Why would anyone vote to raise his own taxes?

by Brian Clarey

That’s what thousands of voters will be asking themselves on Election Day in Guilford County, when a referendum on the ballot will ask citizens to decide if they will voluntarily increase sales taxes in the county by .25 percent.

That’s not a lot of money on an individual basis, though Commissioner Billy Yow says it would raise about $12 million annually for the cash-strapped county. And considering the hole the county has dug for itself — largely by voters, who approved bond referenda in 2008 totaling more than $500 million — even $15 million wouldn’t make a big dent in the county budget shortfall, which is estimated at $1.5 million, and the cost of servicing the loans incurred by the bonds, which will add $52 million to next year’s budget.

So the short answer is, if you voted “yes” for the $412 million school bond or the $115 million jail bond in 2008, then you would be obligated to vote “yes” on the tax increase. But you probably won’t. Because taxes suck, right?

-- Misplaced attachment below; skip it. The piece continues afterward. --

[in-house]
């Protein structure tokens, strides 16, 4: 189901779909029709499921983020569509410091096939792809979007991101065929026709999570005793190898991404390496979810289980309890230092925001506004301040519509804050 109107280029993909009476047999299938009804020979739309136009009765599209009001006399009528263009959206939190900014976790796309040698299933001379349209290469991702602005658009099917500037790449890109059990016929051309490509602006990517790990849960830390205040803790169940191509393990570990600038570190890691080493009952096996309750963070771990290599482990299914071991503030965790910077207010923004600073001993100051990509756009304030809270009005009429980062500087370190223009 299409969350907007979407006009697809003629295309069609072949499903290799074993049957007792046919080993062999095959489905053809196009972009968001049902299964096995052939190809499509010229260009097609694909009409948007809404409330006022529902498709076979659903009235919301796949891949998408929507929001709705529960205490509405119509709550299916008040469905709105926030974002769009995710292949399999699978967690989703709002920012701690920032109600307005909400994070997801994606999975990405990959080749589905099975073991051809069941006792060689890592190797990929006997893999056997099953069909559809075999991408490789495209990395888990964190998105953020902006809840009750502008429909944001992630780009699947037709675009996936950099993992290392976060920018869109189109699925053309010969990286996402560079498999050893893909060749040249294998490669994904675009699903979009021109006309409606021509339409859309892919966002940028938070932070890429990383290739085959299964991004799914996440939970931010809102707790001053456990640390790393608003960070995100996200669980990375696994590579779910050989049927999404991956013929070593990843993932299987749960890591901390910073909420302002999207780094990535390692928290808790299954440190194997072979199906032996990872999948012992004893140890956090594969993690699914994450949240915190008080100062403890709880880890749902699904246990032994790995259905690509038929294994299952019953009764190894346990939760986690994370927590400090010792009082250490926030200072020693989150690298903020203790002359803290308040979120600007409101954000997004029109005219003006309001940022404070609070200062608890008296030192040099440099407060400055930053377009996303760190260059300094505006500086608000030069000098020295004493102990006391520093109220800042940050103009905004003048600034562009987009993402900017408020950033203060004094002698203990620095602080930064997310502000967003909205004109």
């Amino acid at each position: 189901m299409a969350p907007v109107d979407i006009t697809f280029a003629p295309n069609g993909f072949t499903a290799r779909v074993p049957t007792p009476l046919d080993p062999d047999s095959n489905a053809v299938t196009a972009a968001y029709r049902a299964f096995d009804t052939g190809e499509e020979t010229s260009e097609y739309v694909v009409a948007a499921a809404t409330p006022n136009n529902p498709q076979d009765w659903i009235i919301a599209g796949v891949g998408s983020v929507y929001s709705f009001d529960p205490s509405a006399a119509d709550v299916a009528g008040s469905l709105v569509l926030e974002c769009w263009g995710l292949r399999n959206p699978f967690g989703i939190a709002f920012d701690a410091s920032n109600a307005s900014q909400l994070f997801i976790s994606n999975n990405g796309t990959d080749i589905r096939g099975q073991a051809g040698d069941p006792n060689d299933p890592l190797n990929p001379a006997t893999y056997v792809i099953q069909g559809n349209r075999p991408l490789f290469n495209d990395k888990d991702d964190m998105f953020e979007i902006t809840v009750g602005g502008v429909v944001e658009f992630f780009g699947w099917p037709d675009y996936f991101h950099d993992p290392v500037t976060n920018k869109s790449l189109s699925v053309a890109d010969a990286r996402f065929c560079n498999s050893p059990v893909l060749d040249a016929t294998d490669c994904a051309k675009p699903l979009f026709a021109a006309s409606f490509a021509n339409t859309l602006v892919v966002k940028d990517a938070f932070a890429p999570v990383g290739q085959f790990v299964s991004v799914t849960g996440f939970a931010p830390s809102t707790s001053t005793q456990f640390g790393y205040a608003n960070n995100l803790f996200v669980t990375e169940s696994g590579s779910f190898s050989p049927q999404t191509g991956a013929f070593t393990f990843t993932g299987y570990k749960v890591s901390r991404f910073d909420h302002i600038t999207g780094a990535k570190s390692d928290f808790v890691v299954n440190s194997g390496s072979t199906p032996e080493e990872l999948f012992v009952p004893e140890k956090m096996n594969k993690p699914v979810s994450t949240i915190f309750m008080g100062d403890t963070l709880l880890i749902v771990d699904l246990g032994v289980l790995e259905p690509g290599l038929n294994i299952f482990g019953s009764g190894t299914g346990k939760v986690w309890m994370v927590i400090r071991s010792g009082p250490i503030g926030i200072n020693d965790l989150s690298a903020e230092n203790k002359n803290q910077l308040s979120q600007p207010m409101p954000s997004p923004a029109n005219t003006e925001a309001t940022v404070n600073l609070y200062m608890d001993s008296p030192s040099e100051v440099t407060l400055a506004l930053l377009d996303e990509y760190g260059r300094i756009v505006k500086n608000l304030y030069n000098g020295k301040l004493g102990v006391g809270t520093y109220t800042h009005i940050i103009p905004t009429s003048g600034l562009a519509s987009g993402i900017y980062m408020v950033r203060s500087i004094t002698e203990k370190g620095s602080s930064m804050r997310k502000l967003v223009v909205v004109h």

The thing is, voting “no” on the sales tax increase doesn’t mean we don’t have to service the debt we have accrued. Understand that, as a governing body, the commission has the authority to levy taxes whenever it sees fit — that’s one of the reasons why we are able to get bonds in the first place. So if voters shout down the increase in sales tax, we can reasonably expect a modest increase in property tax to come down the pike, one not subject to the whims of the voters. And that may happen anyway, because home values are going down, decreasing overall revenues.

By putting this issue in the hands of voters, the commissioners have deftly sidestepped the issue in a political climate that can be described as hostile to tax increases. But consider the words of Yow, who said in May, “When the time comes, there’s gonna be a tax increase. There’s nothing any of us can do about it. And people knows that day’s a-comin’. But it doesn’t have to be today.”

What should happen is that tax increases be paired on the ballot with bonds, so that voters can make the connection between borrowing and paying back — but that’s probably not going to happen.

Instead we go through the farce of “voting” on a tax increase that has been, for all purposes, preordained ever since 2008.

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